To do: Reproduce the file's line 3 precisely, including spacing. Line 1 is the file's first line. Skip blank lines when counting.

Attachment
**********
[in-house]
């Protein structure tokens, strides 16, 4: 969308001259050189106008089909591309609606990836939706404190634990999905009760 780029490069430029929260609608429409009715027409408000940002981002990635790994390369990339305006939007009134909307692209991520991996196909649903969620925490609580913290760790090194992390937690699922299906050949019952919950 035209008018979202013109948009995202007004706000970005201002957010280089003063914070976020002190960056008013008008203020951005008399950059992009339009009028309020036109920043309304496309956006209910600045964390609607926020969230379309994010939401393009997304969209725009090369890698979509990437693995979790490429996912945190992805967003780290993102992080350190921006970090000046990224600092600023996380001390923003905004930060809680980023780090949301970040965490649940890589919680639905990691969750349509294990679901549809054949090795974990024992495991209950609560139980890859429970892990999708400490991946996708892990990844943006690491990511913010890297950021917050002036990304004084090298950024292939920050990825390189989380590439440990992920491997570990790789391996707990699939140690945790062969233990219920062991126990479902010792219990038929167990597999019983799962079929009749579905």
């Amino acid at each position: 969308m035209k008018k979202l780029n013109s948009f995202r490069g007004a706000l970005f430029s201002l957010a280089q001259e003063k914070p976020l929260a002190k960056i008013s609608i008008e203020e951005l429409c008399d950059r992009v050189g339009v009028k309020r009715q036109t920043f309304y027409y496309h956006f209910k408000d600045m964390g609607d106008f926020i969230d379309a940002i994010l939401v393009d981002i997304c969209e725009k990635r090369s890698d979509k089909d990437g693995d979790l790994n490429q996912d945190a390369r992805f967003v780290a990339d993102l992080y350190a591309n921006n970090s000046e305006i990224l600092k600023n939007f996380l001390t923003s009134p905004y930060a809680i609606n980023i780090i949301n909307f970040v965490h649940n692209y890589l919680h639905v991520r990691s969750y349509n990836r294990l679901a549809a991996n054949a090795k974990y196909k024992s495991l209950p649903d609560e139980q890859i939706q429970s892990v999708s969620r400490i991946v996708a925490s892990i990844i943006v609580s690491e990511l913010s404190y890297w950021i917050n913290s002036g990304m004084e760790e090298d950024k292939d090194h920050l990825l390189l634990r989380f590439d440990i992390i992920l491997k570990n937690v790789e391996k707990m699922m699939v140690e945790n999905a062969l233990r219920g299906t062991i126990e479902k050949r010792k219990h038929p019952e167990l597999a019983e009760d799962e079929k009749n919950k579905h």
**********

């Amino acid at each position: 969308m035209k008018k979202l780029n013109s948009f995202r490069g007004a706000l970005f430029s201002l957010a280089q001259e003063k914070p976020l929260a002190k960056i008013s609608i008008e203020e951005l429409c008399d950059r992009v050189g339009v009028k309020r009715q036109t920043f309304y027409y496309h956006f209910k408000d600045m964390g609607d106008f926020i969230d379309a940002i994010l939401v393009d981002i997304c969209e725009k990635r090369s890698d979509k089909d990437g693995d979790l790994n490429q996912d945190a390369r992805f967003v780290a990339d993102l992080y350190a591309n921006n970090s000046e305006i990224l600092k600023n939007f996380l001390t923003s009134p905004y930060a809680i609606n980023i780090i949301n909307f970040v965490h649940n692209y890589l919680h639905v991520r990691s969750y349509n990836r294990l679901a549809a991996n054949a090795k974990y196909k024992s495991l209950p649903d609560e139980q890859i939706q429970s892990v999708s969620r400490i991946v996708a925490s892990i990844i943006v609580s690491e990511l913010s404190y890297w950021i917050n913290s002036g990304m004084e760790e090298d950024k292939d090194h920050l990825l390189l634990r989380f590439d440990i992390i992920l491997k570990n937690v790789e391996k707990m699922m699939v140690e945790n999905a062969l233990r219920g299906t062991i126990e479902k050949r010792k219990h038929p019952e167990l597999a019983e009760d799962e079929k009749n919950k579905h």